Yogis often encounter Ayurveda and aromatherapy at some point. If you haven’t explored these valuable healing modalities yet, here’s a quick overview. Ayurveda, or traditional Indian medicine, is the sister science of yoga. The science of Ayurveda is based on three body types called doshas: vata, pitta, and kapha.
Both Ayurveda and yoga focus on strengthening prana—the life force. In yoga, prana enhances being. In Ayurveda, prana heals the body. So, Ayurveda is a holistic approach that incorporates diet, herbs and natural remedies.
An Ayurvedic approach to healing might be to use aromatherapy instead of prescription drugs in certain cases.
Ayurveda and Aromatherapy
In Ayurveda, aromatic plants treat emotional and mental disturbances. The aromas of essential oils are thought to have healing powers, especially for emotional issues. The idea behind aromatherapy is that the area of the brain that controls emotions is the same area that controls our sense of smell.
There are three body types, or doshas, in Ayurveda. Very briefly, the three doshas are:
- Vata – Vata’s characteristics are dry, light, airy, cold, quick, restless, and changeable.
- Pitta – People with pitta body types are strong, sharp, smart, hot, driven and fiery.
- Kapha – Kapha types are solid, heavy and slow to change.
While we tend to have one dominate dosha, we are all a mix of all three types. When the doshas are out of balance, the theory goes, illnesses and other problems can occur.
Aromas can help bring the body back into balance. When combining Ayurveda and aromatherapy, practitioners match aromas from essential oils with a person’s body type. Some essential oils for treating each dosha are:
- Vata – patchouli, clove, rose, geranium, vanilla and grounding blends
- Pitta – lavender, sandalwood, mint, and calming blends
- Kapha – citrus, pine, eucalyptus, juniper and uplifting blends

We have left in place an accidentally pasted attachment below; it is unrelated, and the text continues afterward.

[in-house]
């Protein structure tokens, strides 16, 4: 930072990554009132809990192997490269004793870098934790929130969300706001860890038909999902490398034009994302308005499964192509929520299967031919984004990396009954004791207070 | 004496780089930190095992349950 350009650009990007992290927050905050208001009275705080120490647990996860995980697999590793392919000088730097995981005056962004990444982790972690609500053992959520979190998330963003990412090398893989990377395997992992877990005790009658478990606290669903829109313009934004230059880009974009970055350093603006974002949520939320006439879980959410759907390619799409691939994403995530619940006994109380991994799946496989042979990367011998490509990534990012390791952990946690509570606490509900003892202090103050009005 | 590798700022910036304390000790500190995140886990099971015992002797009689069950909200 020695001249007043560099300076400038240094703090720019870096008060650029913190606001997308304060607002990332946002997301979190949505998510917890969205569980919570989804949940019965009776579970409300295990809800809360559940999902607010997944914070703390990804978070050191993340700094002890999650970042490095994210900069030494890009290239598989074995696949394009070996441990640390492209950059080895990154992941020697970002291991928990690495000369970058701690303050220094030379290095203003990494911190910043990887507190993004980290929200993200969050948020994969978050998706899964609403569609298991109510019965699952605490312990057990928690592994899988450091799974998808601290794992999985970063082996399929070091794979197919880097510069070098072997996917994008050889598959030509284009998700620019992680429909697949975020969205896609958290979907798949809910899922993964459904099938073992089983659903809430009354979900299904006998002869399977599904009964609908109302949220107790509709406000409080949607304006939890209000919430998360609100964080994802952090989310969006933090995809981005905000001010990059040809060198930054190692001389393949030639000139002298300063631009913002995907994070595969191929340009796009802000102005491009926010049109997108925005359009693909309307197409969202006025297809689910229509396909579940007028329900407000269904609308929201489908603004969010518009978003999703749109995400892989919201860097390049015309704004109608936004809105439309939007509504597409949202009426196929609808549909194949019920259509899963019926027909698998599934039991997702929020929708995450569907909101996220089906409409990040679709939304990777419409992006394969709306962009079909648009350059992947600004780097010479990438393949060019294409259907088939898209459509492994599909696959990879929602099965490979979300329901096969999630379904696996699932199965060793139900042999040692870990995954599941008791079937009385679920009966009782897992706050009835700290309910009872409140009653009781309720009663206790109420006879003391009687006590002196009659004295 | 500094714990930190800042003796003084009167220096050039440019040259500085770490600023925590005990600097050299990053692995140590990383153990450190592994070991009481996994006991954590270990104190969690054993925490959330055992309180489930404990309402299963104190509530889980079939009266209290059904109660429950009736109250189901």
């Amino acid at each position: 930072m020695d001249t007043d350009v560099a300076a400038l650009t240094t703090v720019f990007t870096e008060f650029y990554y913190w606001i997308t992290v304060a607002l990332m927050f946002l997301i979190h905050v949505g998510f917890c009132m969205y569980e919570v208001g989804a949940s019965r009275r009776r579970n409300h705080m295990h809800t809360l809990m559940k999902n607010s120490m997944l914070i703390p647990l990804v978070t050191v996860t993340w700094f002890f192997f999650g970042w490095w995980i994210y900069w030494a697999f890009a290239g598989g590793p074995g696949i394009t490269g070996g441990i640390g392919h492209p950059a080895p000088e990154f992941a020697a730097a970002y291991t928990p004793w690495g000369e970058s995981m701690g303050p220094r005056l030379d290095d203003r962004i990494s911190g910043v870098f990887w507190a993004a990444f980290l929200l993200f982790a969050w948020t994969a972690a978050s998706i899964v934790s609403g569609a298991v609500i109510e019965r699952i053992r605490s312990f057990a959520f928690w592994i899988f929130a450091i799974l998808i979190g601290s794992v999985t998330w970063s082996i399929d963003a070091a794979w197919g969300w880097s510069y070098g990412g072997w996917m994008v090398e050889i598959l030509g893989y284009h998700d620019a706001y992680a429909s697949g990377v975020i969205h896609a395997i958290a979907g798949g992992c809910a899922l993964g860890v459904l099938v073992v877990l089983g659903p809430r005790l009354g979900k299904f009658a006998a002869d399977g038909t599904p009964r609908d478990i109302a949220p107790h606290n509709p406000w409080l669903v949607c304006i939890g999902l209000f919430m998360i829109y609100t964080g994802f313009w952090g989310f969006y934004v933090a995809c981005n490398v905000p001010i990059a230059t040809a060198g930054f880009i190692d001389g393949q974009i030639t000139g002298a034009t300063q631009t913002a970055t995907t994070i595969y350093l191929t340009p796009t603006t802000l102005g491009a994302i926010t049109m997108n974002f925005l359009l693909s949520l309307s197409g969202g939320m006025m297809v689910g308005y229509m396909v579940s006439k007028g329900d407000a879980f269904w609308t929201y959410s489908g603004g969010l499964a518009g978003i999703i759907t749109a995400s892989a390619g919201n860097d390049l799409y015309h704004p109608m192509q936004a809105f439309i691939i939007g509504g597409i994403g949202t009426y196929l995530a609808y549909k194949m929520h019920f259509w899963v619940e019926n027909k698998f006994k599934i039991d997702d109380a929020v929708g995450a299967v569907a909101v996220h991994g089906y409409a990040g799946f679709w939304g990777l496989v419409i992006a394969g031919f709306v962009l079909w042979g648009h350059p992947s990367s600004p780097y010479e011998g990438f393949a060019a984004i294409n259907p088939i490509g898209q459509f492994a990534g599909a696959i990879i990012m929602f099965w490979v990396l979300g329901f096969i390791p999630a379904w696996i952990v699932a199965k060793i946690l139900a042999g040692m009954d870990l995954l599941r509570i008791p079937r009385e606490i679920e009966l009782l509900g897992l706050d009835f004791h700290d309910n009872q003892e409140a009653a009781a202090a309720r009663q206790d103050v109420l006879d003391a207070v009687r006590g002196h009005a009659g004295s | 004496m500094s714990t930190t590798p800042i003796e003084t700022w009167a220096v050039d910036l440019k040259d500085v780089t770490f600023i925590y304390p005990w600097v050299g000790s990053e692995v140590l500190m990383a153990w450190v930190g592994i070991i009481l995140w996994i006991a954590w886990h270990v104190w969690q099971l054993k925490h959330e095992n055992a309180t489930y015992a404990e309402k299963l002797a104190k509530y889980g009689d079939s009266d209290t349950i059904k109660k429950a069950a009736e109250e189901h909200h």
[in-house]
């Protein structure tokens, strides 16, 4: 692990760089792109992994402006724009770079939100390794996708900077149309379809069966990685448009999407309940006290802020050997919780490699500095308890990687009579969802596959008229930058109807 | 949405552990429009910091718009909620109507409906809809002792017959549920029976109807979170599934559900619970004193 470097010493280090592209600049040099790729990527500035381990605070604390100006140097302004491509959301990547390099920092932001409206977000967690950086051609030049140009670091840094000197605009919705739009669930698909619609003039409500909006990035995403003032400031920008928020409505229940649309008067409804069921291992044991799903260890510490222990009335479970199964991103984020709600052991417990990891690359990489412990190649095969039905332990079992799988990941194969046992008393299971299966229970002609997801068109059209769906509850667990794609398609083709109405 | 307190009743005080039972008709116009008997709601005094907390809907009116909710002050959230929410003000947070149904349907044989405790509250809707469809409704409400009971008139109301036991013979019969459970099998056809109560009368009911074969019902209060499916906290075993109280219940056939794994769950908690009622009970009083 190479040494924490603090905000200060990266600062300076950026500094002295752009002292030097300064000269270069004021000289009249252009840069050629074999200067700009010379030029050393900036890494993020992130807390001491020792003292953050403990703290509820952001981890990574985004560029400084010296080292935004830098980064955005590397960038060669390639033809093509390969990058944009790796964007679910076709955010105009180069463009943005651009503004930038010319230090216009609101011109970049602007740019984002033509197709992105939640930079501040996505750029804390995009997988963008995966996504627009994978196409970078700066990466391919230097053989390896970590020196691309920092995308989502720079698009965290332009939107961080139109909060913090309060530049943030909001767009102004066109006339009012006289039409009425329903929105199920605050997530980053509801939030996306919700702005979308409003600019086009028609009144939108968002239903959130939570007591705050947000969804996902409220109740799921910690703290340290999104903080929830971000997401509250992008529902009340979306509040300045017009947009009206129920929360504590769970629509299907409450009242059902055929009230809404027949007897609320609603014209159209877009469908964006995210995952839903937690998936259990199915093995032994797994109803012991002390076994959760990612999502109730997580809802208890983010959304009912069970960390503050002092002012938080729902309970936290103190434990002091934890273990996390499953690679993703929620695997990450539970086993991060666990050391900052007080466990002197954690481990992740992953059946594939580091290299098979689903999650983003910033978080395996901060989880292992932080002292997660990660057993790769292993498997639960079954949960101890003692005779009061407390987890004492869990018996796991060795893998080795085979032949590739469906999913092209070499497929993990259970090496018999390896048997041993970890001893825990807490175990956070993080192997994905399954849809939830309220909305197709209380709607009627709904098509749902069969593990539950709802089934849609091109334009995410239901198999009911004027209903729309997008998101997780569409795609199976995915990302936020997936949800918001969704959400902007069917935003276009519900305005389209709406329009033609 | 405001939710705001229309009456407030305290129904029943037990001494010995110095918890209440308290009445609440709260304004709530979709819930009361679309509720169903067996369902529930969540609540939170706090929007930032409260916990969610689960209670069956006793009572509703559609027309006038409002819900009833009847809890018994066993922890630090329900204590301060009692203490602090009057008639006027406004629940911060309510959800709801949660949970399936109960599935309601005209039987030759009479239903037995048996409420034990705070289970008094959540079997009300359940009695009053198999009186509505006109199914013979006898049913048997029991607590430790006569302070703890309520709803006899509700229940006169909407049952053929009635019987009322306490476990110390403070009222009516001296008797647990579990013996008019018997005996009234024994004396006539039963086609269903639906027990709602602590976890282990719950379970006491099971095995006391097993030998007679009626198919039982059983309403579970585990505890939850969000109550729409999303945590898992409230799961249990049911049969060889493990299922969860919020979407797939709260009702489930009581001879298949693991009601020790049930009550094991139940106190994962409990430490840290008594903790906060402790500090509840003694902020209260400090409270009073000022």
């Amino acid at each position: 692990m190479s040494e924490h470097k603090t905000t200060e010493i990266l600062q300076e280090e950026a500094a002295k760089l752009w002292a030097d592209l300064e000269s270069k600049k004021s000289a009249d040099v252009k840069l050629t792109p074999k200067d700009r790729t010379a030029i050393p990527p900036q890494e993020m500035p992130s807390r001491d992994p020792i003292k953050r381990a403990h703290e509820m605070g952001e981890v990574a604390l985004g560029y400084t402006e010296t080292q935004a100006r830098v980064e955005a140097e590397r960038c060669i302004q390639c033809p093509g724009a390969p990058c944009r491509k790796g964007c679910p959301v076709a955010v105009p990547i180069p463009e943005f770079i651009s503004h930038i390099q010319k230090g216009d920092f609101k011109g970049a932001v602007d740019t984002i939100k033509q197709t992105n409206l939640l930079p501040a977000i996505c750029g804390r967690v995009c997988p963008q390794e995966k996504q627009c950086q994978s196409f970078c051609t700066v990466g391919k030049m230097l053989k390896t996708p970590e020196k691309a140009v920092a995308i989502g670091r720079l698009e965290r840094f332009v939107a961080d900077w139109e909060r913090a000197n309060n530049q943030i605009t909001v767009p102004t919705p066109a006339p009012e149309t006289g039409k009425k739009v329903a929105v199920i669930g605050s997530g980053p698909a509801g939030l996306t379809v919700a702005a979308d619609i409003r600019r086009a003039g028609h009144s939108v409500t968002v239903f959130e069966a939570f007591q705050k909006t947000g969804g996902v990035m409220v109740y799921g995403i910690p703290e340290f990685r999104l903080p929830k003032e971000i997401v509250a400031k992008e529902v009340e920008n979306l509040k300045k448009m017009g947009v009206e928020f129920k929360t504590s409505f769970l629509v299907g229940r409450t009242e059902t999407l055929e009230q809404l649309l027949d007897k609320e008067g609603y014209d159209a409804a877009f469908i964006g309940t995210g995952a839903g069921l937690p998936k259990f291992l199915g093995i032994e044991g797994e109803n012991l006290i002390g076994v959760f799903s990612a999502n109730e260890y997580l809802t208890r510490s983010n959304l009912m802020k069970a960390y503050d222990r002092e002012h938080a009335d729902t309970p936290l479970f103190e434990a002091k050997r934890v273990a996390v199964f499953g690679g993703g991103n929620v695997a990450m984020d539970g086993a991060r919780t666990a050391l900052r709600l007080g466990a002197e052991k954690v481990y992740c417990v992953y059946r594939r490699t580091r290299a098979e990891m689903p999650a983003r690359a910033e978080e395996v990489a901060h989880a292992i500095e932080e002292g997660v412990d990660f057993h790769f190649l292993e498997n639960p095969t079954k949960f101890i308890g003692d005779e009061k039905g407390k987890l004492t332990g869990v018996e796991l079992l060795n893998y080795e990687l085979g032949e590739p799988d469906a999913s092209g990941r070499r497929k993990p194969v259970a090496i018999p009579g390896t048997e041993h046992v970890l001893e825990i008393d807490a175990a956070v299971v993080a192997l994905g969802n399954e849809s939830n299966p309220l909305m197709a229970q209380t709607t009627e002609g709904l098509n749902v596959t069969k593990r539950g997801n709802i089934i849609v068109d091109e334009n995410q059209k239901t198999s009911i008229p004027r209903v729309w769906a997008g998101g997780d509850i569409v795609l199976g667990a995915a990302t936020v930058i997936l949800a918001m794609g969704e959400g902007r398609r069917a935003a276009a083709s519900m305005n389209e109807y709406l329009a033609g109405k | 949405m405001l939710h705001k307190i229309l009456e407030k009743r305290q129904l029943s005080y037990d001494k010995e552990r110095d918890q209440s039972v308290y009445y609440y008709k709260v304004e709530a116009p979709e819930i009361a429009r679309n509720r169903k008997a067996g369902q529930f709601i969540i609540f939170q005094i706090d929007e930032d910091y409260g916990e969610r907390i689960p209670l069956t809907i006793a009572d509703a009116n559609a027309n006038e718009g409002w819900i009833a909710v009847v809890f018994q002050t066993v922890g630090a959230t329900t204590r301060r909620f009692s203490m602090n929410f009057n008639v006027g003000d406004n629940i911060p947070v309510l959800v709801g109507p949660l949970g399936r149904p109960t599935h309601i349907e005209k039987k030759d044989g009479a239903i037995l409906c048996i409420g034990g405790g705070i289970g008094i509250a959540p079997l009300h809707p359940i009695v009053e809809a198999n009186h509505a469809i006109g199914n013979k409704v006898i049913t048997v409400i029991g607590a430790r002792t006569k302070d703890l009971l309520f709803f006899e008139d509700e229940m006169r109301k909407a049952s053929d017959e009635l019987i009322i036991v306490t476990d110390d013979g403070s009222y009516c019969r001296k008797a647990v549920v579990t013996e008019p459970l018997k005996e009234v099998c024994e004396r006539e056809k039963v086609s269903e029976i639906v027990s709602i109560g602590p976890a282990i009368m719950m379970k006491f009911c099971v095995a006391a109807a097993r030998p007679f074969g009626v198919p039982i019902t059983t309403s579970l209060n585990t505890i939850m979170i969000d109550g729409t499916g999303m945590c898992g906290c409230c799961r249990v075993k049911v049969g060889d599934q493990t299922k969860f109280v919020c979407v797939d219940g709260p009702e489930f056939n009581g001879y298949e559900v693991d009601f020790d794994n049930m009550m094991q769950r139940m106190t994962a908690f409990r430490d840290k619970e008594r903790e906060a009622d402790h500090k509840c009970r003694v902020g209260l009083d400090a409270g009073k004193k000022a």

How to Use Essential Oils
There are several ways to use essential oils in Ayurveda, including steam inhalation, as massage oils, and in a spray mist. These methods are becoming increasingly popular as aromatherapy and essential oils gain more interest in the West.
Steam inhalation is especially effective and easy to accomplish. Simply add a few drops of essential oil to water, and then boil the water. There are also commercial diffusers that accomplish the same thing a bit more conveniently. Diffusers come in various shapes and sizes. Some offer colorful lights in addition to functioning as a tool for diffusing aromas.
Essential oils can also serve as massage oils. A daily self-massage called abhayanga is a common Ayurvedic technique that uses oils scented with aromatic herbs.
Finally, you can use a simple spray mist that contains essential oils targeted to balancing the doshas. Mix essential oils and water in a spray bottle and use it whenever you need an aromatic spritz.
If you’re looking for a natural path to well-being, give Ayurveda and aromatherapy a try. Learning about your body type as well as the amazing connection between the brain and our sense of smell is a great way to complement your yoga practice.
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